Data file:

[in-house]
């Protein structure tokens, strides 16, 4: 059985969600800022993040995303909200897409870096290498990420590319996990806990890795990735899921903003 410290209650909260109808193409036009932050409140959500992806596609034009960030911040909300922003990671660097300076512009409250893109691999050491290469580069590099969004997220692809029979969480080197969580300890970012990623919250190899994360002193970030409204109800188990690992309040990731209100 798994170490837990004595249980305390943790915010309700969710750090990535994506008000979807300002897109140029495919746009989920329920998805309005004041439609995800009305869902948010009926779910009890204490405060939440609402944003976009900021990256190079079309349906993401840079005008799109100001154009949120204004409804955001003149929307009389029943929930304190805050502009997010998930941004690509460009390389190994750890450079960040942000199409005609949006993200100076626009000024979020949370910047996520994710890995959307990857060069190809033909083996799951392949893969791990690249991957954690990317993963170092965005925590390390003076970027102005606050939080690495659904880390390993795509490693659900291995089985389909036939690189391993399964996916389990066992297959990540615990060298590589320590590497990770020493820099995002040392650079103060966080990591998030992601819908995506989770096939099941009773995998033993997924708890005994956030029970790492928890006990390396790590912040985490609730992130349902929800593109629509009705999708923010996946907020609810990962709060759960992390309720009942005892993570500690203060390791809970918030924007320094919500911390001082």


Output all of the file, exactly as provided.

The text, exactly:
[in-house]
């Protein structure tokens, strides 16, 4: 059985969600800022993040995303909200897409870096290498990420590319996990806990890795990735899921903003 410290209650909260109808193409036009932050409140959500992806596609034009960030911040909300922003990671660097300076512009409250893109691999050491290469580069590099969004997220692809029979969480080197969580300890970012990623919250190899994360002193970030409204109800188990690992309040990731209100 798994170490837990004595249980305390943790915010309700969710750090990535994506008000979807300002897109140029495919746009989920329920998805309005004041439609995800009305869902948010009926779910009890204490405060939440609402944003976009900021990256190079079309349906993401840079005008799109100001154009949120204004409804955001003149929307009389029943929930304190805050502009997010998930941004690509460009390389190994750890450079960040942000199409005609949006993200100076626009000024979020949370910047996520994710890995959307990857060069190809033909083996799951392949893969791990690249991957954690990317993963170092965005925590390390003076970027102005606050939080690495659904880390390993795509490693659900291995089985389909036939690189391993399964996916389990066992297959990540615990060298590589320590590497990770020493820099995002040392650079103060966080990591998030992601819908995506989770096939099941009773995998033993997924708890005994956030029970790492928890006990390396790590912040985490609730992130349902929800593109629509009705999708923010996946907020609810990962709060759960992390309720009942005892993570500690203060390791809970918030924007320094919500911390001082």